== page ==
The Soviet Union built seven Alfa-class submarines. Photo: fas.org

Hunter for Red October plans for comeback

Russia plans to blow the dust of the construction drawings of the Lira-class submarine, the fastest and deepest diving operational submarines ever built.
March 08, 2016

The Russian Navy is studying the opportunities for building nuclear ”robot submarines” – submarines with a much smaller crew than usual. The plan is to start production of the Lira-class (NATO reporting name Alfa) again, Lenta writes. 

The Soviet project 705 Lira was a unique design with titanium hull and a lead cooled fast reactor as a power source. This reduced the size of the reactor compared to conventional designs, thus reducing the overall size of the submarine, and allowing for very high speeds. The submarine could reach 41 knots.

The crew was only 32, compared to 70 or more at vessels of similar classes. The 81 meters long submarine had a displacement of 3200 tons in submerged position.

Sean Connery as Captain Marko Ramius in “The Hunt for Red October”. Photo: Moviethemesong

In the Tom Clancy novel “The Hunt for Red October” and its film adaption, the fictional Alfa-class submarine “V.K. Konovalov” leads the pursuit of the improved Typhoon-class submarine Red October, captained by Marko Ramius.

Submarines of the Lira class had a few important drawbacks. The reactor design meant that the reactor had a short lifetime and had to be kept warm when it was note being used. As a result, the submarines were used as interceptors, mostly kept in port ready for a high-speed dash into the North Atlantic.

According to Sverodvinsk newspaper Korabelnaya Storona, the Lira submarines were “not very good” because of the complicated maintenance, which led to long breaks between campaigns. “Despite the absence of serious accidents, the reliability of some of the systems and equipment was allegedly insufficient (especially the main power plant, which used liquid-metal coolant), which also reduced its combat readiness.”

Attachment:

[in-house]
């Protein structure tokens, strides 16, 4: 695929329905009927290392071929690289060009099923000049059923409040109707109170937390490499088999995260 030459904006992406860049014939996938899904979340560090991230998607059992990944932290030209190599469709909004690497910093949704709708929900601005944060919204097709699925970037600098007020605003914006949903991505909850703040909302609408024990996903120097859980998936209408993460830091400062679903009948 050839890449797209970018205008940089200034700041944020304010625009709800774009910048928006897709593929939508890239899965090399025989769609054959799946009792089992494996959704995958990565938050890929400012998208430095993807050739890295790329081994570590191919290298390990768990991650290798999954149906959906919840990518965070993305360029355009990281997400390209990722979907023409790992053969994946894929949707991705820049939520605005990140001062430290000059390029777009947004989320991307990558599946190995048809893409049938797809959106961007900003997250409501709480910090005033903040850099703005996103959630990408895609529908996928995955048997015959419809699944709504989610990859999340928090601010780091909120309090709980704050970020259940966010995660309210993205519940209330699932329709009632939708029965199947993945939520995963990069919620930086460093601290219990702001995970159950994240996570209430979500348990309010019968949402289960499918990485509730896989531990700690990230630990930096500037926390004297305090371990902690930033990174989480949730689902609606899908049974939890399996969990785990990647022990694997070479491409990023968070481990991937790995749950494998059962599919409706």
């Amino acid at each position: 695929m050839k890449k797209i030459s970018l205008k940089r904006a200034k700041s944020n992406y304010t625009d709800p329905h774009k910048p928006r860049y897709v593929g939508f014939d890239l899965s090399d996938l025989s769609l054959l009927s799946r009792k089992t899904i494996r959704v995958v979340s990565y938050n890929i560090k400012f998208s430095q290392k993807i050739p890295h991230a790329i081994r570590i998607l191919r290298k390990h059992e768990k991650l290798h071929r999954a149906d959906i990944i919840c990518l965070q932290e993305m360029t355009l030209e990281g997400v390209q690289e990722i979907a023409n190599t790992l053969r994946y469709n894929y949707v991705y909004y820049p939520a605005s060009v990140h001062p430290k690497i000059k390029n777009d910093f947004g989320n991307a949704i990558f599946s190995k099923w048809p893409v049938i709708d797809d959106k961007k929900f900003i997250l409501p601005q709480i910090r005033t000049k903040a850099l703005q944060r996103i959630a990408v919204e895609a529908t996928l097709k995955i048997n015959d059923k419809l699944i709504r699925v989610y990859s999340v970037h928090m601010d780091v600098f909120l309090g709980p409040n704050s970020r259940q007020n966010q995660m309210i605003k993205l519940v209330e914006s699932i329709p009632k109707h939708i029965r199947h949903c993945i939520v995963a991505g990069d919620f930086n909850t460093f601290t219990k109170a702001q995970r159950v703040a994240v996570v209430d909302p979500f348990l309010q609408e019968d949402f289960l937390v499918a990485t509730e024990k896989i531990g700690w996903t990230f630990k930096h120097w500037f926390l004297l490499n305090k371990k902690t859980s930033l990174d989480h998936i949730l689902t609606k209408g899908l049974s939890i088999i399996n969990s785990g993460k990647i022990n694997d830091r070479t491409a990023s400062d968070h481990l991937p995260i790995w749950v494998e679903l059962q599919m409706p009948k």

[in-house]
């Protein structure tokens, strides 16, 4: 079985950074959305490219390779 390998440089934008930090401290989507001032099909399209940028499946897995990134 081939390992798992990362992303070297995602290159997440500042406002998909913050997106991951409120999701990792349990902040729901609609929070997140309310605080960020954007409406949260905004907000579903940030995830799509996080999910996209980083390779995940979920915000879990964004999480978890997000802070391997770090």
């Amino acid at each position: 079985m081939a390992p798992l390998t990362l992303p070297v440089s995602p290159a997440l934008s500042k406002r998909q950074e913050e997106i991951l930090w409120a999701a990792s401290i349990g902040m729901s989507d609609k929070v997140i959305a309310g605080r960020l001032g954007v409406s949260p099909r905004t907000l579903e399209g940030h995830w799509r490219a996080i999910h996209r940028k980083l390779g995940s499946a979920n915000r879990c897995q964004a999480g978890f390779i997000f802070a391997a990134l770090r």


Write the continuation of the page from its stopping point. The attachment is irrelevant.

Naval experts believe that new technology allows for building the same kind of submarines that will be more reliable. “”It is not necessary to build a completely revolutionary vessel, as was done in project 705. It had both an innovative reactor with liquid metal coolant, highly automated equipment, and a number of other innovations, including a body of titanium alloys, and it was integrated into very compact volume,” a naval source said to Lenta. “A more rational way would be to create a robot submarine with a displacement that is normal for this class and based on tried and tested technical solutions with increasing automation. The crew of such a submarine can be reduced to 50-55 and later to 30-40 people.”

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The Soviet Union built seven Lira-class vessels in the period 1971-1981. The first vessel was decommissioned in 1974 and all seven before the end of 1996. All vessels have been scrapped.

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